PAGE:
Charleston Gazette-Mail, March 16, 2018
 Charleston Gazette-Mail, March 16, 2018
An excerpt from my book in progress, Morgantown to San Francisco:
The ABC Evening News reported that the Army admitted to conducting germ warfare experiments in the subways of New York, Chicago and San Francisco.
The Army said that the germs were of a non-disease carrying kind. Others have said that these Army germs cause heart valve infection and pneumonia. But, even if they are harmless germs, what right does the Army have to experiment on the people who ride those subways? And, since they only admitted to what they got caught at, what other experiments are they conducting against the health of the American people? Perhaps swine flu and French polio are army experiments.
These experiments shocked me so much that I called my friends and asked them to send a telegram to President Jimmy Carter asking him to stop the Army germ warfare against the American people or any people for that matter.
I called Ned Chilton, the inspired publisher of the Charleston Gazette newspaper, and told him that the Army released germs in several locations in the United States to find what the pattern of distribution would be as time went on. He said, “It was probably just an experiment.” I replied “You got it!” Soon after that a front page article in the Gazette by reporter Lawrence L. Knutson, revealed that this experiment had gone on for twenty years ending in 1969.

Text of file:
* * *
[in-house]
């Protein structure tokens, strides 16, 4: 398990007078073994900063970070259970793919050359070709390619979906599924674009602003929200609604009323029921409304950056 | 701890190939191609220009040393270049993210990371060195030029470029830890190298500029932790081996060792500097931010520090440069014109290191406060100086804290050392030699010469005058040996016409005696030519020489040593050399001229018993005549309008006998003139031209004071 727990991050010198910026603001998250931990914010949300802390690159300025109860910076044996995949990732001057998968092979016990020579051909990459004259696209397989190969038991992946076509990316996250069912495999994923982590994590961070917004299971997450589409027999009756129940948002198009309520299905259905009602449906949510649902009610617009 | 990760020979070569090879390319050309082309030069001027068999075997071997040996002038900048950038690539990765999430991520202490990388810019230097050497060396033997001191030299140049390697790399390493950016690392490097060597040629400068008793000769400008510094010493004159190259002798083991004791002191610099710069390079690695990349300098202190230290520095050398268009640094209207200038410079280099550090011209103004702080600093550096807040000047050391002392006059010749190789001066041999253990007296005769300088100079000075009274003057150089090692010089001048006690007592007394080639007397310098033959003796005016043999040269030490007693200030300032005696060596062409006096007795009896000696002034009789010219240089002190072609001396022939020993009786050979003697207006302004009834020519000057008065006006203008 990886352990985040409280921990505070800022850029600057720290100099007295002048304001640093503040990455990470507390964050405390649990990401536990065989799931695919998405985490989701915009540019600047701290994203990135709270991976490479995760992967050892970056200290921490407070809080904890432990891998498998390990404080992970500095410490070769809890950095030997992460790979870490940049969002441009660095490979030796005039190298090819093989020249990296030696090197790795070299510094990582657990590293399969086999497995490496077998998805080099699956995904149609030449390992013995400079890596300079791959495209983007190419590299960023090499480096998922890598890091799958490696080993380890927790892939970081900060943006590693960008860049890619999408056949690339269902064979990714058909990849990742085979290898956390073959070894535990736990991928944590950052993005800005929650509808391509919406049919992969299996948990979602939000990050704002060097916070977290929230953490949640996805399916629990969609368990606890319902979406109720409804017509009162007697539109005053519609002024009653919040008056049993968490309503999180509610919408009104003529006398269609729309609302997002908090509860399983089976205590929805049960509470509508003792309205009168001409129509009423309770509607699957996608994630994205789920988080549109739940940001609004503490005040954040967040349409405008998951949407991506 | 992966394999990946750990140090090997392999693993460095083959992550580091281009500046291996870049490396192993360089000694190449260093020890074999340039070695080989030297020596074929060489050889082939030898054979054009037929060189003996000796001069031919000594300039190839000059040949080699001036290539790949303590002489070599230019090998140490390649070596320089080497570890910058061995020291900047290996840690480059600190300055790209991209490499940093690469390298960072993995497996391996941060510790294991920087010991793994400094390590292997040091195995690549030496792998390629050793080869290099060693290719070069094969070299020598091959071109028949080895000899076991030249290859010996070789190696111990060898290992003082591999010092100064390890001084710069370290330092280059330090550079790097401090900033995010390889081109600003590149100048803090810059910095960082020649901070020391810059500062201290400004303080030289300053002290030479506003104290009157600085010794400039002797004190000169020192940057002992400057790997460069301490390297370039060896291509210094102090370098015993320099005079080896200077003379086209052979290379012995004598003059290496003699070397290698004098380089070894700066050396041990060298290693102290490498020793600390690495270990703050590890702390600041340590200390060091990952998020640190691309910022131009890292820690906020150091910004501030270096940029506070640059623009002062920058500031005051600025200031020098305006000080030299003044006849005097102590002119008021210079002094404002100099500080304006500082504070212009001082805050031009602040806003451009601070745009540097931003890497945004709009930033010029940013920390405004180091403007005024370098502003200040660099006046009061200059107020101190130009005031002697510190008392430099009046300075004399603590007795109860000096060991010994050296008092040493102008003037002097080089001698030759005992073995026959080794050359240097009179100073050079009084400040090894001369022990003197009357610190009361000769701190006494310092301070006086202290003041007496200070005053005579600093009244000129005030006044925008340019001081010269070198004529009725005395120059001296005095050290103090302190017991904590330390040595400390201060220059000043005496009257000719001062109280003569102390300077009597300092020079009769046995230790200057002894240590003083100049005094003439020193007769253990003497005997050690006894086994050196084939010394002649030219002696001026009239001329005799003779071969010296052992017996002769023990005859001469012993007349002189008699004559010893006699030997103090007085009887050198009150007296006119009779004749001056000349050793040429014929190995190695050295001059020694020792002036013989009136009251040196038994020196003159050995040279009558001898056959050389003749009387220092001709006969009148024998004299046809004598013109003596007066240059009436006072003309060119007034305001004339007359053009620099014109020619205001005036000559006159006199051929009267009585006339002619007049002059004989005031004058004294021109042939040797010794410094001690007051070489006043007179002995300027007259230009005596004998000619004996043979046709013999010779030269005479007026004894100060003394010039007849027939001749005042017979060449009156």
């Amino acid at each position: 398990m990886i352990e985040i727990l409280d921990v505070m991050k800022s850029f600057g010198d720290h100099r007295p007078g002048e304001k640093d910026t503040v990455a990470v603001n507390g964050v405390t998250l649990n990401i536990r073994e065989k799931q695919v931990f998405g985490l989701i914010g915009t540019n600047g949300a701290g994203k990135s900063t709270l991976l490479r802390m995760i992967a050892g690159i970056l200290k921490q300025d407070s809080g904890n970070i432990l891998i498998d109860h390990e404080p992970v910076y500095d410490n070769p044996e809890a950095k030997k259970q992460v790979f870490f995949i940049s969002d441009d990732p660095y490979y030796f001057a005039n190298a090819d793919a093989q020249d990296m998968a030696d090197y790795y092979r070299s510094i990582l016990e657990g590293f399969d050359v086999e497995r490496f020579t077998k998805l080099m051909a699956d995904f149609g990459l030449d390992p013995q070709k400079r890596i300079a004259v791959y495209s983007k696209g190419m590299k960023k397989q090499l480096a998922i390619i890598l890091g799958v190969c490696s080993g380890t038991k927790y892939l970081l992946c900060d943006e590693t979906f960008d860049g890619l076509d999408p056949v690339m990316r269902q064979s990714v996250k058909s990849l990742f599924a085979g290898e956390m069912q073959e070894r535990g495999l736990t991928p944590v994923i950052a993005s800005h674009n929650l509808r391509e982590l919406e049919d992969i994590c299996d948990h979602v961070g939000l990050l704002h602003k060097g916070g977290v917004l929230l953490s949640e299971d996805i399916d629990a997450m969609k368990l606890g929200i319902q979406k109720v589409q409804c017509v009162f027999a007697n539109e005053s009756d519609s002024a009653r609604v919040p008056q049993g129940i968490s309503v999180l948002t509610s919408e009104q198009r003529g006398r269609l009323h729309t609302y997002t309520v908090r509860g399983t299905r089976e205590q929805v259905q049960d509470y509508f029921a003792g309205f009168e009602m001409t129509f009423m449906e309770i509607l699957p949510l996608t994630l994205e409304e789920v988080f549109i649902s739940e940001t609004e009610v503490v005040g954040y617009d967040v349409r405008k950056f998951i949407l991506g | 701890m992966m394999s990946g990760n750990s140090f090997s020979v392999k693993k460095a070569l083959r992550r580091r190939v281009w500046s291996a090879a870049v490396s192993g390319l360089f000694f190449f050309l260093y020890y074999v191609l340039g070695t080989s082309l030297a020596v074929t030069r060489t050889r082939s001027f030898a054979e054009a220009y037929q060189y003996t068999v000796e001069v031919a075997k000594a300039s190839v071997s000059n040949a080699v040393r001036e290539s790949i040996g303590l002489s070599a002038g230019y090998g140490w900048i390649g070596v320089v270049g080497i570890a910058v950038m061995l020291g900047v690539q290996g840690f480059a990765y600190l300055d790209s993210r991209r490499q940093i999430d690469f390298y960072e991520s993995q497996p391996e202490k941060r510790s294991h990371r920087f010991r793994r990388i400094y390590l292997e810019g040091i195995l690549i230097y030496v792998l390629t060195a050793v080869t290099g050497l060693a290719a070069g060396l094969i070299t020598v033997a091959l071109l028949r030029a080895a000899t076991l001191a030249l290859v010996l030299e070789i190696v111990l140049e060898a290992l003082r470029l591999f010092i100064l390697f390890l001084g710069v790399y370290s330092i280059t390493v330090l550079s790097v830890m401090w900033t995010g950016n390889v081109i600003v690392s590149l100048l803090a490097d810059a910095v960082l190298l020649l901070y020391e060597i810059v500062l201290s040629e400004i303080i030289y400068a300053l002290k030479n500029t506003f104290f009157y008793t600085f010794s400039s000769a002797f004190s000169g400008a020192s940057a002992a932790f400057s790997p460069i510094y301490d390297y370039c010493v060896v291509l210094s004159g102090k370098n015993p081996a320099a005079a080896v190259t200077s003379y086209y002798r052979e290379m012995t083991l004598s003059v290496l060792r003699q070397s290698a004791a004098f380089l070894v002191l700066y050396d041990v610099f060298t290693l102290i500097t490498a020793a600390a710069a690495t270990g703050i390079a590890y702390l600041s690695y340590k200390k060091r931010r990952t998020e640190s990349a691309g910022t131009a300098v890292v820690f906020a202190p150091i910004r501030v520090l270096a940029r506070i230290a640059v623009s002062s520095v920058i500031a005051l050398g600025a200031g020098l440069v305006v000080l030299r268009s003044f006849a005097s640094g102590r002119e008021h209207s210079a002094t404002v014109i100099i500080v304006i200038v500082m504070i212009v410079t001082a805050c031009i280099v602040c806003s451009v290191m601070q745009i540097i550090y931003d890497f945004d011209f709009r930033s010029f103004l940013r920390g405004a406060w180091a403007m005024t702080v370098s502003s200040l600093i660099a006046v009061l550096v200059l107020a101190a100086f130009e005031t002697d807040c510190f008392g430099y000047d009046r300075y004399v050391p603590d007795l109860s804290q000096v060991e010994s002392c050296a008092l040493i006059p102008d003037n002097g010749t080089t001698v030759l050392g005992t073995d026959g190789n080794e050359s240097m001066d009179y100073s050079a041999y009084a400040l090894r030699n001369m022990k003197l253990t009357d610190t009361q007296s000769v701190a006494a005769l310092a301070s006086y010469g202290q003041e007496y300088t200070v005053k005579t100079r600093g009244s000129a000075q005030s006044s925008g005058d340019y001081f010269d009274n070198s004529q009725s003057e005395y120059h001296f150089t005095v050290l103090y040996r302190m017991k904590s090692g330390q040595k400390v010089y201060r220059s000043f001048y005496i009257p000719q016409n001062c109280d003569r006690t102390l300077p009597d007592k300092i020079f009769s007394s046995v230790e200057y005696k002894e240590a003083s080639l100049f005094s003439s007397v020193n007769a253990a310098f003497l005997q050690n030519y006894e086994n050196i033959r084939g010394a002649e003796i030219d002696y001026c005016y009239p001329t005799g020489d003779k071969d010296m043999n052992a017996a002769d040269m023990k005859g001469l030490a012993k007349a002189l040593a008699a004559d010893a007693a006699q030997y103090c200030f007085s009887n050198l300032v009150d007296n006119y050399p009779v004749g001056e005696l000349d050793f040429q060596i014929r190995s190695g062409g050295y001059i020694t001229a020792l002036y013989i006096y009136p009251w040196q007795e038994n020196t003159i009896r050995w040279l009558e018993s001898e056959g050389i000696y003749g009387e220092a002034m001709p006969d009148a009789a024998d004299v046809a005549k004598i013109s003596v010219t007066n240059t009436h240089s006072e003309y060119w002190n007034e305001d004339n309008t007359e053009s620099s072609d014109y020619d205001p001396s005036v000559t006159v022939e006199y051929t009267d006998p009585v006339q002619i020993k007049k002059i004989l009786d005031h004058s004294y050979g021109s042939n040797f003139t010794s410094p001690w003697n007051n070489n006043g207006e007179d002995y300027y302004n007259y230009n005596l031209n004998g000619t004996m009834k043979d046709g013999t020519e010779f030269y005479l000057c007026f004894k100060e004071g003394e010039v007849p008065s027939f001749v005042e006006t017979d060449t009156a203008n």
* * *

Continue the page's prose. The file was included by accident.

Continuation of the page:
The Gazette article revealed that, “The Army secretly conducted simulated germ warfare attacks using live bacteria against 19 American civilian targets including the Pennsylvania Turnpike, the city of San Francisco and National Airport in Washington…Overall, the Army staged 239 open air tests….In 79 of the cases, disease-causing agents were used. The other 160 tests involved stimulants such as sulfur dioxide, fluorescent particles and soap bubbles. However, some critics have questioned whether some of the theoretically nontoxic bacteria may have caused pneumonia or other respiratory diseases.”
I recall reading of a family in San Francisco suing over the death of their father. They claimed his death was caused by the Army’s germ warfare experiments. In June 2009 a TV documentary confirmed once again the Army germ warfare experiments on U.S. citizens.
Posted in Uncategorized
Tagged Army, Charleston Gazette, Chicago, French Polio, germ warfare, Ned Chilton, New York, Pennsyvania Turnpike, President Carter, San Francisco, swine flu
The literal God–
“I don’t know why God is doing this, but I’m sure there’s a reason.” Jay Hewitt, WVU point guard, on losing to Marshall, WVU’s 8th straight loss.
“I keep thinking somebody doesn’t want me to play in these games. But my God is bigger, I guess.” Kurt Warner, St. Louis Rams QB.
“We believe the Lord brought us here for a purpose. Nothing that the other side tries to do can stop that.”
A TV preacher on sending him your money— “It’s the circumcision of your financial life. It’s like cutting away the excess skin”
I drove and Kate Long wrote—-We saw a church sign that said “Is prayer you’re steering wheel or your spare tire?”